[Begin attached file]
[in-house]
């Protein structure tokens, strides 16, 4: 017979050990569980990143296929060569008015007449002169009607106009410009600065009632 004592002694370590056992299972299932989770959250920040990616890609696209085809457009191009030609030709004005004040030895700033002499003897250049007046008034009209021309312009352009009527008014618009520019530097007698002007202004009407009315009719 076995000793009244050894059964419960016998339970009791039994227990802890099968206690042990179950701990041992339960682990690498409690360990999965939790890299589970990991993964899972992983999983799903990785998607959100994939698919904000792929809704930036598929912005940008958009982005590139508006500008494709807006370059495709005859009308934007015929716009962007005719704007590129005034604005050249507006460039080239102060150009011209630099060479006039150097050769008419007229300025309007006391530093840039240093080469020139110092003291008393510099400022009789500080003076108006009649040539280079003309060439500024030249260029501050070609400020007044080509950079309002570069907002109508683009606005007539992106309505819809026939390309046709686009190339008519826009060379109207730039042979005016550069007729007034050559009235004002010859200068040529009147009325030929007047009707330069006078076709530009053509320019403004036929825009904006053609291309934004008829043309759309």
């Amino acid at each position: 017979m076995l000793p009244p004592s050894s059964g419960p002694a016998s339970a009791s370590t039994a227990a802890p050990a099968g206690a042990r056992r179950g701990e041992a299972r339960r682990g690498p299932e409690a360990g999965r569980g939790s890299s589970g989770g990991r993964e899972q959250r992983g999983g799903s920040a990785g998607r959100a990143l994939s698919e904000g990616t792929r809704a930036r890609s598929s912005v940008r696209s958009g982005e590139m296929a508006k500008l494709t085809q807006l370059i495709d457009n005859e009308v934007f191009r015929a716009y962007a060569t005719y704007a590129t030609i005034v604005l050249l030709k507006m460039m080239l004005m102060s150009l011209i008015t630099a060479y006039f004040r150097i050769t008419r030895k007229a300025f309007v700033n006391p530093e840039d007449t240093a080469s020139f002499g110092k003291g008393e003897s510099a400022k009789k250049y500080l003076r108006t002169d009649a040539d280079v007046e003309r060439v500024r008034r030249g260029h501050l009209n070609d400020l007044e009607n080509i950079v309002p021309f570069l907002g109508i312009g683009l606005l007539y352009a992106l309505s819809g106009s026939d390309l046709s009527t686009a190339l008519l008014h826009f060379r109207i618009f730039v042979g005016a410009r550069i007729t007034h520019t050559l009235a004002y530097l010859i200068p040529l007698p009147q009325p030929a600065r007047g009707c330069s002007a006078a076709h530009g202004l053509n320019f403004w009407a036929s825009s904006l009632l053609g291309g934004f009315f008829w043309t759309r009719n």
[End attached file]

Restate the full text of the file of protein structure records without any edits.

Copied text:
[in-house]
């Protein structure tokens, strides 16, 4: 017979050990569980990143296929060569008015007449002169009607106009410009600065009632 004592002694370590056992299972299932989770959250920040990616890609696209085809457009191009030609030709004005004040030895700033002499003897250049007046008034009209021309312009352009009527008014618009520019530097007698002007202004009407009315009719 076995000793009244050894059964419960016998339970009791039994227990802890099968206690042990179950701990041992339960682990690498409690360990999965939790890299589970990991993964899972992983999983799903990785998607959100994939698919904000792929809704930036598929912005940008958009982005590139508006500008494709807006370059495709005859009308934007015929716009962007005719704007590129005034604005050249507006460039080239102060150009011209630099060479006039150097050769008419007229300025309007006391530093840039240093080469020139110092003291008393510099400022009789500080003076108006009649040539280079003309060439500024030249260029501050070609400020007044080509950079309002570069907002109508683009606005007539992106309505819809026939390309046709686009190339008519826009060379109207730039042979005016550069007729007034050559009235004002010859200068040529009147009325030929007047009707330069006078076709530009053509320019403004036929825009904006053609291309934004008829043309759309």
């Amino acid at each position: 017979m076995l000793p009244p004592s050894s059964g419960p002694a016998s339970a009791s370590t039994a227990a802890p050990a099968g206690a042990r056992r179950g701990e041992a299972r339960r682990g690498p299932e409690a360990g999965r569980g939790s890299s589970g989770g990991r993964e899972q959250r992983g999983g799903s920040a990785g998607r959100a990143l994939s698919e904000g990616t792929r809704a930036r890609s598929s912005v940008r696209s958009g982005e590139m296929a508006k500008l494709t085809q807006l370059i495709d457009n005859e009308v934007f191009r015929a716009y962007a060569t005719y704007a590129t030609i005034v604005l050249l030709k507006m460039m080239l004005m102060s150009l011209i008015t630099a060479y006039f004040r150097i050769t008419r030895k007229a300025f309007v700033n006391p530093e840039d007449t240093a080469s020139f002499g110092k003291g008393e003897s510099a400022k009789k250049y500080l003076r108006t002169d009649a040539d280079v007046e003309r060439v500024r008034r030249g260029h501050l009209n070609d400020l007044e009607n080509i950079v309002p021309f570069l907002g109508i312009g683009l606005l007539y352009a992106l309505s819809g106009s026939d390309l046709s009527t686009a190339l008519l008014h826009f060379r109207i618009f730039v042979g005016a410009r550069i007729t007034h520019t050559l009235a004002y530097l010859i200068p040529l007698p009147q009325p030929a600065r007047g009707c330069s002007a006078a076709h530009g202004l053509n320019f403004w009407a036929s825009s904006l009632l053609g291309g934004f009315f008829w043309t759309r009719n």